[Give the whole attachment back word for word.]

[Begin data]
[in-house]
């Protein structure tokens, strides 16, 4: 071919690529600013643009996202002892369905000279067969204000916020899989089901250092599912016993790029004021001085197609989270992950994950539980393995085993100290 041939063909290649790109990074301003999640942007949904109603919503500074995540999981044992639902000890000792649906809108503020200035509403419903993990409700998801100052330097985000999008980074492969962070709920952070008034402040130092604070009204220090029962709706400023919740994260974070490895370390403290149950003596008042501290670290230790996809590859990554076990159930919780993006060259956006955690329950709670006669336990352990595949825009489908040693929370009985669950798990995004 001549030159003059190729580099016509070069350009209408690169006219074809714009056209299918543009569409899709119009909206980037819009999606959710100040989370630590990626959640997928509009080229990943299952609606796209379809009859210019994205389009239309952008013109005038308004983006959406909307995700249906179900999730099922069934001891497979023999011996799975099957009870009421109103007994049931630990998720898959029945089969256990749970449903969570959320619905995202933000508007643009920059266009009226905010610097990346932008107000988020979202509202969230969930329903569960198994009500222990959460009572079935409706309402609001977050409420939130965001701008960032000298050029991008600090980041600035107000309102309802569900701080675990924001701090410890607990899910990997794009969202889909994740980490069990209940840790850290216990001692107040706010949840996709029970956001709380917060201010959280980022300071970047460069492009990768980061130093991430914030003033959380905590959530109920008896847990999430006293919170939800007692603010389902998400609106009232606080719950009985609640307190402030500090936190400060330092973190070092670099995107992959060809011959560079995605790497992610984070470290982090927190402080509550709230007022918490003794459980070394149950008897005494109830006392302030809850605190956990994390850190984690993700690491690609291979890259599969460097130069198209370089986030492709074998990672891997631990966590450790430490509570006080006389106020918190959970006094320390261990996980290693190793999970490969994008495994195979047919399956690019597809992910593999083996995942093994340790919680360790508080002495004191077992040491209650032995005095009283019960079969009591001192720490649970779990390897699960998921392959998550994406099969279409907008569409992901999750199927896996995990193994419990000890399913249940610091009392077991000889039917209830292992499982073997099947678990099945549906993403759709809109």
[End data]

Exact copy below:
[in-house]
């Protein structure tokens, strides 16, 4: 071919690529600013643009996202002892369905000279067969204000916020899989089901250092599912016993790029004021001085197609989270992950994950539980393995085993100290 041939063909290649790109990074301003999640942007949904109603919503500074995540999981044992639902000890000792649906809108503020200035509403419903993990409700998801100052330097985000999008980074492969962070709920952070008034402040130092604070009204220090029962709706400023919740994260974070490895370390403290149950003596008042501290670290230790996809590859990554076990159930919780993006060259956006955690329950709670006669336990352990595949825009489908040693929370009985669950798990995004 001549030159003059190729580099016509070069350009209408690169006219074809714009056209299918543009569409899709119009909206980037819009999606959710100040989370630590990626959640997928509009080229990943299952609606796209379809009859210019994205389009239309952008013109005038308004983006959406909307995700249906179900999730099922069934001891497979023999011996799975099957009870009421109103007994049931630990998720898959029945089969256990749970449903969570959320619905995202933000508007643009920059266009009226905010610097990346932008107000988020979202509202969230969930329903569960198994009500222990959460009572079935409706309402609001977050409420939130965001701008960032000298050029991008600090980041600035107000309102309802569900701080675990924001701090410890607990899910990997794009969202889909994740980490069990209940840790850290216990001692107040706010949840996709029970956001709380917060201010959280980022300071970047460069492009990768980061130093991430914030003033959380905590959530109920008896847990999430006293919170939800007692603010389902998400609106009232606080719950009985609640307190402030500090936190400060330092973190070092670099995107992959060809011959560079995605790497992610984070470290982090927190402080509550709230007022918490003794459980070394149950008897005494109830006392302030809850605190956990994390850190984690993700690491690609291979890259599969460097130069198209370089986030492709074998990672891997631990966590450790430490509570006080006389106020918190959970006094320390261990996980290693190793999970490969994008495994195979047919399956690019597809992910593999083996995942093994340790919680360790508080002495004191077992040491209650032995005095009283019960079969009591001192720490649970779990390897699960998921392959998550994406099969279409907008569409992901999750199927896996995990193994419990000890399913249940610091009392077991000889039917209830292992499982073997099947678990099945549906993403759709809109």